Spirit Willing, Flesh Weak
by Julie Cohen, contemporary (2006)
Little Black Dress Books, £3.99, ISBN 0-7553-3481-7
Spirit Willing, Flesh Weak is a problematic story for me because of a sequence of events that take place very late in the story right until the last page. Because I can't explain my reaction to this story without delving into those events, this review is going to have major spoilers all over the place. Therefore, if you intend to read this book in the future, you are advised to stop reading and hit the back button on your browser.
Rosie Fox is an American who is currently touring Great Britain as a very successful stage performer, oops, psychic. Rosie is not convinced that she's a genuine medium, so she alternates between feeling guilt about lying to her audience and telling herself that she is doing some good because she is helping her audience feel better about dealing with their departed ones. However, one fine day Rosie actually has a Final Destination moment when she senses that something terrible will befall a train. She rushes to warn the appropriate authorities, only to be dragged away while screaming and looking like a total lunatic. When the worst happens, however, she is soon thrust into the media limelight as the genuine psychic who predicted a disaster. Now that she is a celebrity, she also has to deal with Harry Blake, a disgraced journalist turned spiritualism TV show host/reporter who believes that exposing her will be his ticket back to respectability.
There are some genuinely funny moments here, but on the whole, Rosie is so determined to play the martyr that it's like watching a train rush ahead toward a ravine as Rosie very foolishly sleeps with Harry and allows him to know intimate details about herself when she knows very well that he can't be trusted. As you may predict, late in the story Harry has had enough to nail Rosie to the wall and, even if he is sleeping with her, he's not going to let that stop him from exposing her. As he tells her in a most patronizing manner, he can't let her keep lying to people. Rosie is heartbroken, but in all honesty, I can't feel sorry for her. She pretty much asked for this humiliation to happen by giving away the milk for free. If I'm her mother, I'd be so embarrassed, because I'd have raised my daughter right - my daughter would have at least secured a written contract of silence before she sleeps with that man, hmmph.
How does Rosie win back his love? Well, she uses her psychic magic thingy - it is never explained in this story how this ability can "suddenly" appear when it's convenient - to clear Harry's name and give him a chance to play the hero. How nice. Then he shows up, professing to have loved her all along and Rosie goes, oh, his love for her is the one true thing in her life. Excuse me? The timing is way too convenient to be believable. Call me cynical, but I don't believe him and I don't believe in the romance in this story. Rosie plays the victim way too readily and Harry has happily betrayed her, in a way, once without hesitation, even if he knows that his exposure of her will leave her with nothing left to pick up when he's done.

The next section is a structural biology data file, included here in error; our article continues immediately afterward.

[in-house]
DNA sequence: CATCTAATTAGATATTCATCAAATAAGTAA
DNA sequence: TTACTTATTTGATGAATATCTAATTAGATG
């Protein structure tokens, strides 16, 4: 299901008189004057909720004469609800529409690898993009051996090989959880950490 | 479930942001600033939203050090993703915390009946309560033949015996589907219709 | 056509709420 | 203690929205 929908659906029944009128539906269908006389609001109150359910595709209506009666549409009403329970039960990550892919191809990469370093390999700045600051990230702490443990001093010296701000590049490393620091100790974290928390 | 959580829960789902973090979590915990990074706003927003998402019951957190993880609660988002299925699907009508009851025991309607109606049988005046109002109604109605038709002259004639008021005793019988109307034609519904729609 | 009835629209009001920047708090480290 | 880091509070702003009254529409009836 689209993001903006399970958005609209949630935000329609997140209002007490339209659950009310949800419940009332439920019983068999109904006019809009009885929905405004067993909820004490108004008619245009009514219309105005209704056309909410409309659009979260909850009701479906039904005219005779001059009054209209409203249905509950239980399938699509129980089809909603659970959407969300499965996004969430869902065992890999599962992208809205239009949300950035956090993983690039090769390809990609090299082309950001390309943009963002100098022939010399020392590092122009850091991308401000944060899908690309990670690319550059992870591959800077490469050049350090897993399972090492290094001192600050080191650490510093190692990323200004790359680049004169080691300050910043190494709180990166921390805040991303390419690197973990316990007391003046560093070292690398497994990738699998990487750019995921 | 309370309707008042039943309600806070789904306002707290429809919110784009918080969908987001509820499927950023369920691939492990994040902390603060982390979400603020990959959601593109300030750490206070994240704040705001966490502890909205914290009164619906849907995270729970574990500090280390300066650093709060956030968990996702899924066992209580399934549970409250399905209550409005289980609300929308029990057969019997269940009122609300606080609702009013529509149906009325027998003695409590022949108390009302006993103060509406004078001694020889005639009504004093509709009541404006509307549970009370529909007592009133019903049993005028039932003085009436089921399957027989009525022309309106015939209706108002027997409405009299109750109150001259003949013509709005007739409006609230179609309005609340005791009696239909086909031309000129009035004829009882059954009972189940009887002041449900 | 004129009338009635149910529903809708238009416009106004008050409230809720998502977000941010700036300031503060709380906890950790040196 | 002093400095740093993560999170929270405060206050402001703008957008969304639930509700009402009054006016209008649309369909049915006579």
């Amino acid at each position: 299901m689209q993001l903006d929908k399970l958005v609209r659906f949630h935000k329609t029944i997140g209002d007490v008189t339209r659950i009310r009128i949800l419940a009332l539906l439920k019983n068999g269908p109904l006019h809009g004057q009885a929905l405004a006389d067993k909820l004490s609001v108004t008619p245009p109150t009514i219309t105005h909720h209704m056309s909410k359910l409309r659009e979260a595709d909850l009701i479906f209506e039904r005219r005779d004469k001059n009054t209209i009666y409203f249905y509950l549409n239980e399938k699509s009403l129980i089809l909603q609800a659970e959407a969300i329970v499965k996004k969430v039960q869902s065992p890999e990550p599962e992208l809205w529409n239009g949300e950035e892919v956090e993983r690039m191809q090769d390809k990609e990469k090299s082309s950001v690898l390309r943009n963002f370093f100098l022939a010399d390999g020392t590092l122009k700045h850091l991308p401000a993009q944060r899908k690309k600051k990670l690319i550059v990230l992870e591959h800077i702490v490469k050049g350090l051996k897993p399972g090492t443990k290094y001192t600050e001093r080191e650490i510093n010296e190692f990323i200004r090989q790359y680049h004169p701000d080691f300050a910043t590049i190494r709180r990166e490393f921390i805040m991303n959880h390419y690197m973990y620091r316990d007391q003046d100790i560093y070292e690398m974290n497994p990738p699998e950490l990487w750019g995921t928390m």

The way I see it, it seems like I'm expected to sympathize with Harry and agree with him that Rosie is so, so wrong to be lying to people like that and she deserves to be exposed. Well, that's not what I feel here, I'm afraid. I don't see what Rosie is doing to be anything that awful. It's show business, after all. And frankly, I see Ms Cohen doing a big cop-out by turning Rosie's manager into a ridiculous taskmaster in an attempt to portray Rosie as a wounded doe even more. That attempt backfires spectacularly: it makes Rosie come off as even more of a ridiculous willing victim who lets people walk all over her.
Ultimately, the few good funny scenes in this story are ruined by the overwhelming feeling of watching Rosie tied to the tracks and being run over by the train as I read this story. While I won't be averse to reading another book by this author since she can write some pretty good humorous and sexy scenes here, this story depends too much on the heroine playing the wounded doe to the point that she often abets her own victimization. And when she finds love, the whole thing comes off like her being so pathetically happy for the first time in her life that she is willing to settle for less. He used her, she let him use her, and... now they are in love? Oh, please.
This book at Amazon.com
This book at Amazon UK
Search for more reviews of works by this author: